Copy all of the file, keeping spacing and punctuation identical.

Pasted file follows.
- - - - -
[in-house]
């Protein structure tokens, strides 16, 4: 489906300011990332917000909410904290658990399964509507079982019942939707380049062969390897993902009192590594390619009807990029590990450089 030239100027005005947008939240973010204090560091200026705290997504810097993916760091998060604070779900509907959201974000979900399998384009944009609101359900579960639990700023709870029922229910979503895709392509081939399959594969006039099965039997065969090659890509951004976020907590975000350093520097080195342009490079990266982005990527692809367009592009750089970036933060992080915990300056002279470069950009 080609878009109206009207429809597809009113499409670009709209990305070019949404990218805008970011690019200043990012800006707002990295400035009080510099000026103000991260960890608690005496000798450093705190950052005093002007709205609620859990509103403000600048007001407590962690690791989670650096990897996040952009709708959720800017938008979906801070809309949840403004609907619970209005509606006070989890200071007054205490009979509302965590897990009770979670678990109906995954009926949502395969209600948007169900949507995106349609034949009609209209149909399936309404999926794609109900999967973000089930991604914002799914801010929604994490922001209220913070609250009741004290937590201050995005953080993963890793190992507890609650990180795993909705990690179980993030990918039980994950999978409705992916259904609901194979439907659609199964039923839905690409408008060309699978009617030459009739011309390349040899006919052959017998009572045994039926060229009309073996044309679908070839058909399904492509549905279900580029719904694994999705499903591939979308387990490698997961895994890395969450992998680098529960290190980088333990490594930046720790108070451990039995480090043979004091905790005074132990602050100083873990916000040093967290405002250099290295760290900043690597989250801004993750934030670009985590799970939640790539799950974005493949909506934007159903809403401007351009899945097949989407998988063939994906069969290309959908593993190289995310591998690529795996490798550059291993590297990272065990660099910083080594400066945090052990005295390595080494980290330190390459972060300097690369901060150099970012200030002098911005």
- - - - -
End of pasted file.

[in-house]
């Protein structure tokens, strides 16, 4: 489906300011990332917000909410904290658990399964509507079982019942939707380049062969390897993902009192590594390619009807990029590990450089 030239100027005005947008939240973010204090560091200026705290997504810097993916760091998060604070779900509907959201974000979900399998384009944009609101359900579960639990700023709870029922229910979503895709392509081939399959594969006039099965039997065969090659890509951004976020907590975000350093520097080195342009490079990266982005990527692809367009592009750089970036933060992080915990300056002279470069950009 080609878009109206009207429809597809009113499409670009709209990305070019949404990218805008970011690019200043990012800006707002990295400035009080510099000026103000991260960890608690005496000798450093705190950052005093002007709205609620859990509103403000600048007001407590962690690791989670650096990897996040952009709708959720800017938008979906801070809309949840403004609907619970209005509606006070989890200071007054205490009979509302965590897990009770979670678990109906995954009926949502395969209600948007169900949507995106349609034949009609209209149909399936309404999926794609109900999967973000089930991604914002799914801010929604994490922001209220913070609250009741004290937590201050995005953080993963890793190992507890609650990180795993909705990690179980993030990918039980994950999978409705992916259904609901194979439907659609199964039923839905690409408008060309699978009617030459009739011309390349040899006919052959017998009572045994039926060229009309073996044309679908070839058909399904492509549905279900580029719904694994999705499903591939979308387990490698997961895994890395969450992998680098529960290190980088333990490594930046720790108070451990039995480090043979004091905790005074132990602050100083873990916000040093967290405002250099290295760290900043690597989250801004993750934030670009985590799970939640790539799950974005493949909506934007159903809403401007351009899945097949989407998988063939994906069969290309959908593993190289995310591998690529795996490798550059291993590297990272065990660099910083080594400066945090052990005295390595080494980290330190390459972060300097690369901060150099970012200030002098911005």